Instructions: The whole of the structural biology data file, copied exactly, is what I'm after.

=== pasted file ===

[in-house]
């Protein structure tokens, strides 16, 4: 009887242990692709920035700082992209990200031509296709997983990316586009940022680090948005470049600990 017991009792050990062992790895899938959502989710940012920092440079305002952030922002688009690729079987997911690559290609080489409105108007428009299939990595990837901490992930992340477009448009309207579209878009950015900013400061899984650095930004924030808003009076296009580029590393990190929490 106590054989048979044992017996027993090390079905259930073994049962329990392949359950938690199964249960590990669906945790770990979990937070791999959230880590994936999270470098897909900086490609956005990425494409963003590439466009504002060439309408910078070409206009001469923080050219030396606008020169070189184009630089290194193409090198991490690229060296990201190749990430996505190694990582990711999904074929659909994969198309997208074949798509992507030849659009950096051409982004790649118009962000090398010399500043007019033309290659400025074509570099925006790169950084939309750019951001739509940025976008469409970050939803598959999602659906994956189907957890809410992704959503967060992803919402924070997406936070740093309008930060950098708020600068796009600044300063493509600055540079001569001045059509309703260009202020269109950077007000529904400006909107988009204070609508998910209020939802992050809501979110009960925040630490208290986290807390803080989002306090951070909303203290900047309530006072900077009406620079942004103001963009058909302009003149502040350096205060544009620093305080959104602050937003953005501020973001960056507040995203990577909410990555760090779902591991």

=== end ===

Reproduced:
[in-house]
């Protein structure tokens, strides 16, 4: 009887242990692709920035700082992209990200031509296709997983990316586009940022680090948005470049600990 017991009792050990062992790895899938959502989710940012920092440079305002952030922002688009690729079987997911690559290609080489409105108007428009299939990595990837901490992930992340477009448009309207579209878009950015900013400061899984650095930004924030808003009076296009580029590393990190929490 106590054989048979044992017996027993090390079905259930073994049962329990392949359950938690199964249960590990669906945790770990979990937070791999959230880590994936999270470098897909900086490609956005990425494409963003590439466009504002060439309408910078070409206009001469923080050219030396606008020169070189184009630089290194193409090198991490690229060296990201190749990430996505190694990582990711999904074929659909994969198309997208074949798509992507030849659009950096051409982004790649118009962000090398010399500043007019033309290659400025074509570099925006790169950084939309750019951001739509940025976008469409970050939803598959999602659906994956189907957890809410992704959503967060992803919402924070997406936070740093309008930060950098708020600068796009600044300063493509600055540079001569001045059509309703260009202020269109950077007000529904400006909107988009204070609508998910209020939802992050809501979110009960925040630490208290986290807390803080989002306090951070909303203290900047309530006072900077009406620079942004103001963009058909302009003149502040350096205060544009620093305080959104602050937003953005501020973001960056507040995203990577909410990555760090779902591991």